The Government has insisted its flagship Work Programme is helping to get growing numbers of long-term unemployed into jobs despite Opposition claims that the scheme is “failing.”
Figures from the Department for Work and Pensions (DWP) showed that the numbers finding work under the programme had increased from 55,000 to the end of September 2012 to 208,000 by this September.
Around 40,000 had found lasting work, normally at least six months, in the past three months thanks to the scheme, which was launched in June 2011.
Employment Minister Esther McVey said: “It is really encouraging that increasing numbers of people at risk of long-term unemployment are finding lasting jobs thanks to the Work Programme, a key part of the Government’s long-term economic plan to get people off benefits and into work.
“With a record 30 million people now in work, we are determined to do everything we can to support those people who are hardest to help into work, and that is what the Work Programme is designed to do, whilst also being a good deal for the taxpayer.”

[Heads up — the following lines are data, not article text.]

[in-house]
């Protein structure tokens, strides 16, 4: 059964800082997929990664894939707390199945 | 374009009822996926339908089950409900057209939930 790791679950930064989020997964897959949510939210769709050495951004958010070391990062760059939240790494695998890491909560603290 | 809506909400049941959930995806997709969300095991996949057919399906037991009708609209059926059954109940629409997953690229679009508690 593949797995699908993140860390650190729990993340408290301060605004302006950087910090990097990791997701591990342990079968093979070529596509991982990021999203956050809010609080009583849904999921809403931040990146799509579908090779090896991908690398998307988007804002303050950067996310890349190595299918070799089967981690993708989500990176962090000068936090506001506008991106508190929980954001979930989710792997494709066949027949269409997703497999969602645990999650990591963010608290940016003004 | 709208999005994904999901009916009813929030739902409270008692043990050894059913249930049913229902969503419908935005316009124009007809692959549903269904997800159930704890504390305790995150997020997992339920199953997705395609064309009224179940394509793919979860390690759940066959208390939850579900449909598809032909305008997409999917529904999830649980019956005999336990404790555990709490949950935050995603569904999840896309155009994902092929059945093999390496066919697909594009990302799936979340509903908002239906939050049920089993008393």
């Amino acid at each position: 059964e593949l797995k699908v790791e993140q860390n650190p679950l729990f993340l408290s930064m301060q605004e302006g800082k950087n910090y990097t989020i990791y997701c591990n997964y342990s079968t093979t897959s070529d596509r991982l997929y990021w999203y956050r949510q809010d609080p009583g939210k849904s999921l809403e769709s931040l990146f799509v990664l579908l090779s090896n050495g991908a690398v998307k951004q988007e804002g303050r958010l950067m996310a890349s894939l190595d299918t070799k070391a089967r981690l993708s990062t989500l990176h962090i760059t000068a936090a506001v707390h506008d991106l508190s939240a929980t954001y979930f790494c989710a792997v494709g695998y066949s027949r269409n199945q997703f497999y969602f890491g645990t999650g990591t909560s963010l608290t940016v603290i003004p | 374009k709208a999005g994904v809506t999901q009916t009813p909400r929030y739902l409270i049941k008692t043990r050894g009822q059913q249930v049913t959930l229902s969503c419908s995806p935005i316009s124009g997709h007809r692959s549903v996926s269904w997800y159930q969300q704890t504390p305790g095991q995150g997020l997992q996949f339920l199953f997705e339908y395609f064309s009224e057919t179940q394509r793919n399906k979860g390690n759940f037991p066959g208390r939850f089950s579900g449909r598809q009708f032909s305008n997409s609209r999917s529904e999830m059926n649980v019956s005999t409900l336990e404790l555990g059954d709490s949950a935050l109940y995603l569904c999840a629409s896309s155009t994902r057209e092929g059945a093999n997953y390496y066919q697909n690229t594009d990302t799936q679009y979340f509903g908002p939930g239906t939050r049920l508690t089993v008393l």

Shadow work and pensions secretary Rachel Reeves said: “These new figures show David Cameron’s flagship Work Programme is still failing.
“It’s astonishing that people who use the Work Programme are more likely to return to Jobcentre Plus than find work, while just one in six have got a long-term job and less than 5 per cent of those claiming a disability benefit have found work.
“Labour would introduce a compulsory jobs guarantee, funded by repeating the tax on bank bonuses, and limiting pension tax relief for the very highest earners.”
The DWP said Work Programme providers had improved significantly, although some were “lagging behind”.
More claimants are now being referred to better-performing organisations.